Lessors are exposed, too. Early on, some larger lessors expressed optimism that they could shift capacity within their customer portfolio from affected operators to those in need of lift due to the MAX and other lingering issues, including A321 delivery delays and Rolls-Royce Trent 1000 engine problems that grounded some 787s. But the virus’ spread into Europe and North America has tempered that. Facing cash-strapped carriers, lessors have little choice about being flexible.

How bad things will get and for how long depends on how quickly air travel can recover. Different regions are in different phases of the crisis, and everything remains fluid.

China is preparing to go into recovery mode. The government will pay subsidies to support international air connections, as local airlines plan further restoration in domestic capacity. For the week of March 9, airlines are planning to run more than twice the domestic capacity they offered amid their period of maximum retrenchment in February.

Though more seats are being offered within China, aircraft appear to be flying less than half full. For international routes on which several airlines are operating, the government will pay a subsidy of 0.0176 yuan per available seat-kilometer (0.41 U.S. cents per available seat-mile), the finance ministry says. If only one airline serves a route, it will be paid three times as much, 0.0528 yuan. The support extends to foreign carriers.

About 80% of China’s international capacity, including that run by foreign airlines, had been shut down by mid-February, according to data from OAG and the Aviation Week Network’s CAPA – Centre for Aviation. No trend improvement has appeared since then.

Chinese domestic capacity, by contrast, is rising from week to week, up from a mid-February trough of about 30% of the precrisis level. The government is demanding that the country get back to business: Factories and offices have been reopening. Airlines have likewise been putting aircraft back in the air. For the week beginning March 9, airlines are offering 9.9 million domestic seats, about two-thirds of the pre-epidemic volume.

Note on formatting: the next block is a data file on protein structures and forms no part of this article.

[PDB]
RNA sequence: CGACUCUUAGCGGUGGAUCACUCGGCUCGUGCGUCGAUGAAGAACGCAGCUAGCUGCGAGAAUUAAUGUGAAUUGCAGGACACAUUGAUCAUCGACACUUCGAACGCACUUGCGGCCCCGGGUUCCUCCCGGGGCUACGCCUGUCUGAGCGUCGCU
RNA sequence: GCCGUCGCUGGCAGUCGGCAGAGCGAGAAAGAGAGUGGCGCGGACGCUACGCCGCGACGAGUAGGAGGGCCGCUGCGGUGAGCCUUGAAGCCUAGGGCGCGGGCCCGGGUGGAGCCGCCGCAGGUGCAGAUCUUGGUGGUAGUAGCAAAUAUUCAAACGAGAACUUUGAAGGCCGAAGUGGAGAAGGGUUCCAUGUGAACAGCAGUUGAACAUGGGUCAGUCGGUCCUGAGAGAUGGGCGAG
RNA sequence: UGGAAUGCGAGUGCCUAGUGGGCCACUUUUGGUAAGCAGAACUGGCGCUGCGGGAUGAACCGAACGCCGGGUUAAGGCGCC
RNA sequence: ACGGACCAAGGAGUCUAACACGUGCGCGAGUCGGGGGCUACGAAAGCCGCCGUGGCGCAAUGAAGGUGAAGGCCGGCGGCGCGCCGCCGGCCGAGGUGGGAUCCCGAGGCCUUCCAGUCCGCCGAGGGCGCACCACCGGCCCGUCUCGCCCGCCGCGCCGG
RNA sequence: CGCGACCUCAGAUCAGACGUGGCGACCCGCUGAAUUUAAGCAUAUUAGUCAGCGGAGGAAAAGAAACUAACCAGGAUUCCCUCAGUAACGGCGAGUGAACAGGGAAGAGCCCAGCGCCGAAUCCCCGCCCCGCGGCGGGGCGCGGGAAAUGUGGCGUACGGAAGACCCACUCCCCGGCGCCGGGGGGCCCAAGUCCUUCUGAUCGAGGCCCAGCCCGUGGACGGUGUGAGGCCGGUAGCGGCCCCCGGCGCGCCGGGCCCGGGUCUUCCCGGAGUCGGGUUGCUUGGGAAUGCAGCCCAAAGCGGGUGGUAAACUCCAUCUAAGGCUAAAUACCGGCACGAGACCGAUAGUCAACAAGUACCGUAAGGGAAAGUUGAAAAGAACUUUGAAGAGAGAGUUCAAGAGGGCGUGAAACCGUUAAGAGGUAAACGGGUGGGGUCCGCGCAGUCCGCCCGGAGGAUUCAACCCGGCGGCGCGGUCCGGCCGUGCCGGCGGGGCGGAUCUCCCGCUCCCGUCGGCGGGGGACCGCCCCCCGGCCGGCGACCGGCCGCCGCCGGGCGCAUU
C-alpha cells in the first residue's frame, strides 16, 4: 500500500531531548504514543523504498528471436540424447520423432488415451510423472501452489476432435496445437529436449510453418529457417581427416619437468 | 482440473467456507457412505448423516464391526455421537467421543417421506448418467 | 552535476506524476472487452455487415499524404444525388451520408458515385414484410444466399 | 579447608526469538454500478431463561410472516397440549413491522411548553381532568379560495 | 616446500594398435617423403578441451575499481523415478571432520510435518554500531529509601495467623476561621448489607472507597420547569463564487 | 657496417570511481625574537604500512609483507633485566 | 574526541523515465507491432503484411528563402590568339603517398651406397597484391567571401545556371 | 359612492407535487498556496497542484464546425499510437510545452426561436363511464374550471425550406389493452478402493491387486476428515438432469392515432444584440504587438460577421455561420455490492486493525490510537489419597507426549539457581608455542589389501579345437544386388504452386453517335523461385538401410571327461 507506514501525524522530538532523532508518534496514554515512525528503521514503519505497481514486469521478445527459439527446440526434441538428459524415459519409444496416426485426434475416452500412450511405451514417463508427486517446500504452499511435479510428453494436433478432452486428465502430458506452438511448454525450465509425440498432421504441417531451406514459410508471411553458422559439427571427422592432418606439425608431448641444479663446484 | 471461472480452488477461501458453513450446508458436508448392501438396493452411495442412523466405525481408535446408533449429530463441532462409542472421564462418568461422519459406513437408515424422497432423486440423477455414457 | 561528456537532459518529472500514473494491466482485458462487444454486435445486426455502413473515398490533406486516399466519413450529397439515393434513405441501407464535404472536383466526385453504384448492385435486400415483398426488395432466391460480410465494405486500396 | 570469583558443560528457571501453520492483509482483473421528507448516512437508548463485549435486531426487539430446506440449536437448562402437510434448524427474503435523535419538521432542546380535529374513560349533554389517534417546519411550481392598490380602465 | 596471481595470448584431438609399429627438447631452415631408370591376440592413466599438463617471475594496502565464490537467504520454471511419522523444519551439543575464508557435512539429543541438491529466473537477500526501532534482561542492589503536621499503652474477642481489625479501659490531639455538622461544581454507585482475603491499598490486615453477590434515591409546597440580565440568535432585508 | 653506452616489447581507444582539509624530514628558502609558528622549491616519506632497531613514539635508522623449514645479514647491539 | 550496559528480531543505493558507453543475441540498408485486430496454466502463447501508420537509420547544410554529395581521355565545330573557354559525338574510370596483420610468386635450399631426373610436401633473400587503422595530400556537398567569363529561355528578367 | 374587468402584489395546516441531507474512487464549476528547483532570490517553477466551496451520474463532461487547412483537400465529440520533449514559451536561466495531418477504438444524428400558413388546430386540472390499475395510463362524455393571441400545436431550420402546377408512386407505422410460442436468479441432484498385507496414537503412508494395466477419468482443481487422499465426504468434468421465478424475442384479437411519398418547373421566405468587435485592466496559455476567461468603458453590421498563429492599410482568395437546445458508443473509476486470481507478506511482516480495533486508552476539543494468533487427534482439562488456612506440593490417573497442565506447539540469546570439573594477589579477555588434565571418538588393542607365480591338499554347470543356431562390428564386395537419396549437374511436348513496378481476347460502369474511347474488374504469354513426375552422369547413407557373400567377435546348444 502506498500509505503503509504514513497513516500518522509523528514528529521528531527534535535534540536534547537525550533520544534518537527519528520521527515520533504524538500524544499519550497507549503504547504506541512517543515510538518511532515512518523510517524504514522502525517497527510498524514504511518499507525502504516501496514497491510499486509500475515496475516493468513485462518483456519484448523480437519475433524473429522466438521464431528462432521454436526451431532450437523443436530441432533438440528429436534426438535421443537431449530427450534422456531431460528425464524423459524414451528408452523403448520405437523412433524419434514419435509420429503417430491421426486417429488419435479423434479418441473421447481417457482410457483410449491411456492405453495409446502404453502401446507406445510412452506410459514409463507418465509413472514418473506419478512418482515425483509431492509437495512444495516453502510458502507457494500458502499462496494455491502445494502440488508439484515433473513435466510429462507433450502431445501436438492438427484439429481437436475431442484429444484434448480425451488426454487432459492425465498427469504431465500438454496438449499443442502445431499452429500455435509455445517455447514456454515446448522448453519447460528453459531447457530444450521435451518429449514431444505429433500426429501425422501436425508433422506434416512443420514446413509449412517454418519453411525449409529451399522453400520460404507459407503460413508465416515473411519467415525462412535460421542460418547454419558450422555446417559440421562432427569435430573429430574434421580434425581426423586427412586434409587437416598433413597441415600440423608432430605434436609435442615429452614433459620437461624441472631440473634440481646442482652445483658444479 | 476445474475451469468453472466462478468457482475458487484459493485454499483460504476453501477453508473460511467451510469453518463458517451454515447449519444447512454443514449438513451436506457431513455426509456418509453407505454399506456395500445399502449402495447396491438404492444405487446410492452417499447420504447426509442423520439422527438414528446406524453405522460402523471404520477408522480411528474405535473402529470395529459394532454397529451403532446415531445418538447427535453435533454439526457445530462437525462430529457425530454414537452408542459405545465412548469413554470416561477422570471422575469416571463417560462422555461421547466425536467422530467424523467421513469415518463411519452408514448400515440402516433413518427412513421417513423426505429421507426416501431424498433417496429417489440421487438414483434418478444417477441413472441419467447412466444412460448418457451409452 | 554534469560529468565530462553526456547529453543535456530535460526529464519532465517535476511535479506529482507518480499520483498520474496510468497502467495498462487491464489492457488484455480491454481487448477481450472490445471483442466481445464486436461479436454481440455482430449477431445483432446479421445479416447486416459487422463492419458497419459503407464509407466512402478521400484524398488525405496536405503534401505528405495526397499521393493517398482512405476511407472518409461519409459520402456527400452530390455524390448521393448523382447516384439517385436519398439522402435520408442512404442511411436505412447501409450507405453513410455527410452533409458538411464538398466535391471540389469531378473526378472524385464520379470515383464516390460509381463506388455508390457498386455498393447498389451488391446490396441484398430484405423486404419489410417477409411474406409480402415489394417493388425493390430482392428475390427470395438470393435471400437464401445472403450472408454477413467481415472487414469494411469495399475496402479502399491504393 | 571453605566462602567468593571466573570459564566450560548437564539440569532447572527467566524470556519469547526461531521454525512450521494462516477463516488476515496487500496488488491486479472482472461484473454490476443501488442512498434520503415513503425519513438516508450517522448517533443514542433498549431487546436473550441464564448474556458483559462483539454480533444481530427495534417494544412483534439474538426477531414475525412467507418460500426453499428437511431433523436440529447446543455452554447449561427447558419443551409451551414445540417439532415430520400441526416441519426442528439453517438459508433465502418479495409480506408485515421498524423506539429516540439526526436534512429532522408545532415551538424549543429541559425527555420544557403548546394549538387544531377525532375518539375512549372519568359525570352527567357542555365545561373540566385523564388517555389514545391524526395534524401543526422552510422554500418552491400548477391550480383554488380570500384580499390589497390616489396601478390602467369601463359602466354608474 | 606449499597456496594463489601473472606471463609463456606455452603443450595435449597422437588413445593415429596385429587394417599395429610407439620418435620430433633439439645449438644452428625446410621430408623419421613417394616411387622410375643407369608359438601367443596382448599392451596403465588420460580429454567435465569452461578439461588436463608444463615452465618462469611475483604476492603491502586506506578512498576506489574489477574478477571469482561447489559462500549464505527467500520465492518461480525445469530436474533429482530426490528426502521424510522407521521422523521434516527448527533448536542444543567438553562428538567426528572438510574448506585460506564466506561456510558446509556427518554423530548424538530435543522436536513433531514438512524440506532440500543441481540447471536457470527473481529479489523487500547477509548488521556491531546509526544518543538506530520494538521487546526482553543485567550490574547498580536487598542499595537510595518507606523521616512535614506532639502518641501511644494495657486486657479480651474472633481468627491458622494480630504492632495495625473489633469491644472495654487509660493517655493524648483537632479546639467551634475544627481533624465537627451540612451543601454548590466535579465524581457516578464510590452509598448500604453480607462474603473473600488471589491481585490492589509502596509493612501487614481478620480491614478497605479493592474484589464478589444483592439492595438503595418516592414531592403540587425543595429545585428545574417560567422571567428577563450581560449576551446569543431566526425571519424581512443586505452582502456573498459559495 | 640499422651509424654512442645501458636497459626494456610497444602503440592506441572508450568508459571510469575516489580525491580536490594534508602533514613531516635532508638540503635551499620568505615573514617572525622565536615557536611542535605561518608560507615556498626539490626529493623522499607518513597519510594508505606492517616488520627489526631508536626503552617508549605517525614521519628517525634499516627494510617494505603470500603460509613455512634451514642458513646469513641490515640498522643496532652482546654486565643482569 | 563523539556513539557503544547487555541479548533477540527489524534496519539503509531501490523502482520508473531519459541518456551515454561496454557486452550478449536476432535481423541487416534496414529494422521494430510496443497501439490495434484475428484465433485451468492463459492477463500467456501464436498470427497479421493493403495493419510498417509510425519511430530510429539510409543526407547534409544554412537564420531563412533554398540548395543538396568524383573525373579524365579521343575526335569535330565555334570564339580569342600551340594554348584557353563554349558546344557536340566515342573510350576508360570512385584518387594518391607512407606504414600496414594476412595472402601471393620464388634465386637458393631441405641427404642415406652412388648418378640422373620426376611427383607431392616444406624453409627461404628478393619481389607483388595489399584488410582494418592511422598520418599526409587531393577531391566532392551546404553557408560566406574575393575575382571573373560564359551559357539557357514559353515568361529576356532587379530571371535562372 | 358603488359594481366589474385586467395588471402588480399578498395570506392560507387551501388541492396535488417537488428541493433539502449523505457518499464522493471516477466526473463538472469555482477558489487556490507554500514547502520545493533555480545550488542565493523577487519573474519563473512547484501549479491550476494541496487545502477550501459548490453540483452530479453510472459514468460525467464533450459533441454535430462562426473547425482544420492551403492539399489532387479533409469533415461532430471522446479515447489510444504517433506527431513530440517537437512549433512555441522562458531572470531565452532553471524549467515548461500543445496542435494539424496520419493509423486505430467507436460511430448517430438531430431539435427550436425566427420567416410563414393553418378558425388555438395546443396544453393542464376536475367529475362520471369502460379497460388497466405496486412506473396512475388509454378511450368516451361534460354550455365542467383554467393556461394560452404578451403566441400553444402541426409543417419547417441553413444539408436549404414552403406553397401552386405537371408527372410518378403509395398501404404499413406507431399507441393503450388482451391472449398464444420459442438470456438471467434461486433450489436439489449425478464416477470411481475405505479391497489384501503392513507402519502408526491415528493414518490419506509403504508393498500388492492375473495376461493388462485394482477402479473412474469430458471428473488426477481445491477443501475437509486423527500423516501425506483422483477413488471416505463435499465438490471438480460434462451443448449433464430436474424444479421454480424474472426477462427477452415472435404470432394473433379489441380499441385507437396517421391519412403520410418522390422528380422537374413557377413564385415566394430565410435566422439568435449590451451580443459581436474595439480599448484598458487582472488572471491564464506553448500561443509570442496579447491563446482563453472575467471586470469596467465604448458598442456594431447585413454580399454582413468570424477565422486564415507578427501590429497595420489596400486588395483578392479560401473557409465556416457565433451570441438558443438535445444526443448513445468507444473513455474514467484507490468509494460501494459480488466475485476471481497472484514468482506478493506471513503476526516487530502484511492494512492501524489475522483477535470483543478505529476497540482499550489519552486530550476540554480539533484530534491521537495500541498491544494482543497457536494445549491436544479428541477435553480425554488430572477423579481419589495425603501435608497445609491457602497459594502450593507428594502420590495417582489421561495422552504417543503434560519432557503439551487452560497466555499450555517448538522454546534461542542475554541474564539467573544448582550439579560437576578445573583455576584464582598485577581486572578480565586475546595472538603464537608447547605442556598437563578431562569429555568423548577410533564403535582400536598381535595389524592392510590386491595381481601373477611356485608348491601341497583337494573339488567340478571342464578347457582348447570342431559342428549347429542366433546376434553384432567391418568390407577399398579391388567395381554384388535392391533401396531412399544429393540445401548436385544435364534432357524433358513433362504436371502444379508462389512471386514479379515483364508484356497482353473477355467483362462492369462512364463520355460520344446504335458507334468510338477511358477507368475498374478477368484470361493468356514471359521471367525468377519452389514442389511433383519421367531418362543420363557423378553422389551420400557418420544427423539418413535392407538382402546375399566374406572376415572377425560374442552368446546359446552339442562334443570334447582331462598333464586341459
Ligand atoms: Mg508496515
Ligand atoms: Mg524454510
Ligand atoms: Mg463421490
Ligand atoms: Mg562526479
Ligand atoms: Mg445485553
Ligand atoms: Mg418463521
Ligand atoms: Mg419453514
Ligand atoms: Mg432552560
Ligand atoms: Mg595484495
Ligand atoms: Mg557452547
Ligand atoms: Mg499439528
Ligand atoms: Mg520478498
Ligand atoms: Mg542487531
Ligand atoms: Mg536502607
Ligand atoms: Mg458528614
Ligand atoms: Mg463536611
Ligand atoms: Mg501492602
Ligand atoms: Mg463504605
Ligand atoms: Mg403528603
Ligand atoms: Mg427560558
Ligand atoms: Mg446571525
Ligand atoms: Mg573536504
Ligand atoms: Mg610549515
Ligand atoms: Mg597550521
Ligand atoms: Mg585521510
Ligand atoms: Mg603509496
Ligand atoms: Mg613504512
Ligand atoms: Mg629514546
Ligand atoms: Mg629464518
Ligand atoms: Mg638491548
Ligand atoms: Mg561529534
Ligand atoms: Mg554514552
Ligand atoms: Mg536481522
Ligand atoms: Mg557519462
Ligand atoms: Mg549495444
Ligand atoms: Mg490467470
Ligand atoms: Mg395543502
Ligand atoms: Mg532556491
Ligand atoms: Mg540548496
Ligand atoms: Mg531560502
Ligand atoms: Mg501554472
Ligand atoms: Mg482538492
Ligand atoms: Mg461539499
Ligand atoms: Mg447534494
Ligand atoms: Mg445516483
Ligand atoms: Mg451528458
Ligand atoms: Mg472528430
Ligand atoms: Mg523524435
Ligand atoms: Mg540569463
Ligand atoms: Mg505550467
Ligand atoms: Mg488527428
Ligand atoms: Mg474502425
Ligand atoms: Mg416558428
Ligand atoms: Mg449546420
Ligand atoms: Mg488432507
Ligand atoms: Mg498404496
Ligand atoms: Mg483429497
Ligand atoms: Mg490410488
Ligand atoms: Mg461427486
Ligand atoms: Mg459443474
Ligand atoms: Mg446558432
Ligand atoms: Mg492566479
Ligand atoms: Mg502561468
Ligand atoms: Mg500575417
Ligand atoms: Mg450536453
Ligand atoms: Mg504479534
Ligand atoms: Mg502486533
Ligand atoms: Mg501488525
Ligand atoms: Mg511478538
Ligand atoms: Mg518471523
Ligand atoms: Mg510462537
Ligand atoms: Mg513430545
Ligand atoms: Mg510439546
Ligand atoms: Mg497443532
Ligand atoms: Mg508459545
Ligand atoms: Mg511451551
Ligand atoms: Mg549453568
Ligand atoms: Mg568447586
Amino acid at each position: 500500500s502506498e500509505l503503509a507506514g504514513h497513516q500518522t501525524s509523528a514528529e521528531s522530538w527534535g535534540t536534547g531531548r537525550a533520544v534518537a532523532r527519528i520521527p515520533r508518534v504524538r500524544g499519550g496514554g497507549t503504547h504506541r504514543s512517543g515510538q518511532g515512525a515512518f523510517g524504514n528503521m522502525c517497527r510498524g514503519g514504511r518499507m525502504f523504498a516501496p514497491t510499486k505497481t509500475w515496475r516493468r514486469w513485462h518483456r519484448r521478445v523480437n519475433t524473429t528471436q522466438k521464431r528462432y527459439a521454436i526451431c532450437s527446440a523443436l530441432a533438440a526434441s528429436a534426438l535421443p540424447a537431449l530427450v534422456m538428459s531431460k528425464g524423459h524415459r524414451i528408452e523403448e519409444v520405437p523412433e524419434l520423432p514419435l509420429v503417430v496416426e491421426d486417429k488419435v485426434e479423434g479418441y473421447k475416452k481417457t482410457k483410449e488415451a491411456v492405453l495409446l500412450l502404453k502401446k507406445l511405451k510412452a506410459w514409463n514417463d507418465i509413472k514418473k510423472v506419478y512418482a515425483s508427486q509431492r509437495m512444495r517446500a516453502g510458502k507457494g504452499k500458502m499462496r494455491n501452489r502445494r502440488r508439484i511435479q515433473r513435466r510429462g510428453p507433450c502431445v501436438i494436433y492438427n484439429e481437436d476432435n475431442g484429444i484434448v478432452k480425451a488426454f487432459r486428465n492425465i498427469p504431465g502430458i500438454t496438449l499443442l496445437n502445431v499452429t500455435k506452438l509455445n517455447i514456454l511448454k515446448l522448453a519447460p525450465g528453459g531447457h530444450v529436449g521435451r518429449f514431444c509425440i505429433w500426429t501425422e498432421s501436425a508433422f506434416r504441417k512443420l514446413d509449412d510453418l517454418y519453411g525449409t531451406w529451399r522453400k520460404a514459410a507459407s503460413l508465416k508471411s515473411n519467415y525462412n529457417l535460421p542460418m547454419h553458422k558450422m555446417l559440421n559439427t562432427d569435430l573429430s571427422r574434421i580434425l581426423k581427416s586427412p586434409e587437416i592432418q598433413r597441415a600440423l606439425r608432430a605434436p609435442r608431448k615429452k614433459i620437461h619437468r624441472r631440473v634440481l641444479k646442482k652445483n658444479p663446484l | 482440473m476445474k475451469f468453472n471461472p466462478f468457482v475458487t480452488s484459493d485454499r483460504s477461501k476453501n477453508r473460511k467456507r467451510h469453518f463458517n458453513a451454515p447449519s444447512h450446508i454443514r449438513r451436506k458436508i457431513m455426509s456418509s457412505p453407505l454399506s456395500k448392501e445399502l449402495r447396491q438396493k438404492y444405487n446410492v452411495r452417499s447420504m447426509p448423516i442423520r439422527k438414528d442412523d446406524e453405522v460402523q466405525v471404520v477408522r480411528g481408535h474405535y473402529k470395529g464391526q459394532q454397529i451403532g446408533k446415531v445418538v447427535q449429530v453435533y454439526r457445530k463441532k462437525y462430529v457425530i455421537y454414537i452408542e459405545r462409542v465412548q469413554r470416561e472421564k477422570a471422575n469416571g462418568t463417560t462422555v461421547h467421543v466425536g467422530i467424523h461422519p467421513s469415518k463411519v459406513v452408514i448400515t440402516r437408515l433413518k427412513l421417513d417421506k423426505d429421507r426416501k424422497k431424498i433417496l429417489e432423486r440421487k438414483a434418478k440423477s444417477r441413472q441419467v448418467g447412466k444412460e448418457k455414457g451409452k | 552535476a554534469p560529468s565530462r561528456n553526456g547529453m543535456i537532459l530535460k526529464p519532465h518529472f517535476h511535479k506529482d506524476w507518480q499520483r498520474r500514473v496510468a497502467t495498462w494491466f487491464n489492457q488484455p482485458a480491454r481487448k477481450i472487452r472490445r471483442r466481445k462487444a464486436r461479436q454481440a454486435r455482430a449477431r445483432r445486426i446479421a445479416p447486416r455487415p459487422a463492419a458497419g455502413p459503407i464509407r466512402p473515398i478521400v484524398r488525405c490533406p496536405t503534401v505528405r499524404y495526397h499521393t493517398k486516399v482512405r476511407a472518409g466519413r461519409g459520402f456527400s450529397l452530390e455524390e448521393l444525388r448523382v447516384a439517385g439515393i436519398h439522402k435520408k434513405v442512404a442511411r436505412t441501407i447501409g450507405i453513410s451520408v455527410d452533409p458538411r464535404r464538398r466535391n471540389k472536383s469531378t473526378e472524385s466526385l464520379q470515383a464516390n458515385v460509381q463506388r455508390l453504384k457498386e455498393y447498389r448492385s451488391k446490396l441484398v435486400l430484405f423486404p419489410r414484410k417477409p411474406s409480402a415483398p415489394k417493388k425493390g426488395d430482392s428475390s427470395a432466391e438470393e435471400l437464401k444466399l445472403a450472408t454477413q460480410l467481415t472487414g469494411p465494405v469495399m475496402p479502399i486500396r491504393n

Data on loads is not available, but on a typical day during the week of Feb. 24, Chinese airlines carried only 22% as many passengers on domestic and international services as they had a year ago, according to Chinese aviation data firm VariFlight. Comparing that with seat offerings in the same week suggests loads of less than 50%.

The crisis has overcome attempts by HNA Group to save itself. In talks for investment by the Hainan provincial government, the authorities are expressing interest in acquiring stakes of HNA Group’s foreign aviation assets, though nationalization of Hainan Airlines remains the focus, say three sources familiar with the discussions. The foreign HNA aviation businesses in which the province could invest could include lessor Avolon, say sources associated with the group, the government and creditors.

Other markets in the Asia-Pacific region are also suffering massive declines in air service. South Korea has been particularly hard hit, reflecting the fact that it has the second-highest number of coronavirus cases behind China. International seat capacity in the South Korean market almost halved in the space of just six weeks, CAPA and OAG data indicate.

South Korea-based airlines such as Korean Air have cut back schedules dramatically: Korean Air has suspended more than 100 of its international flights, with frequency reductions on at least a dozen more.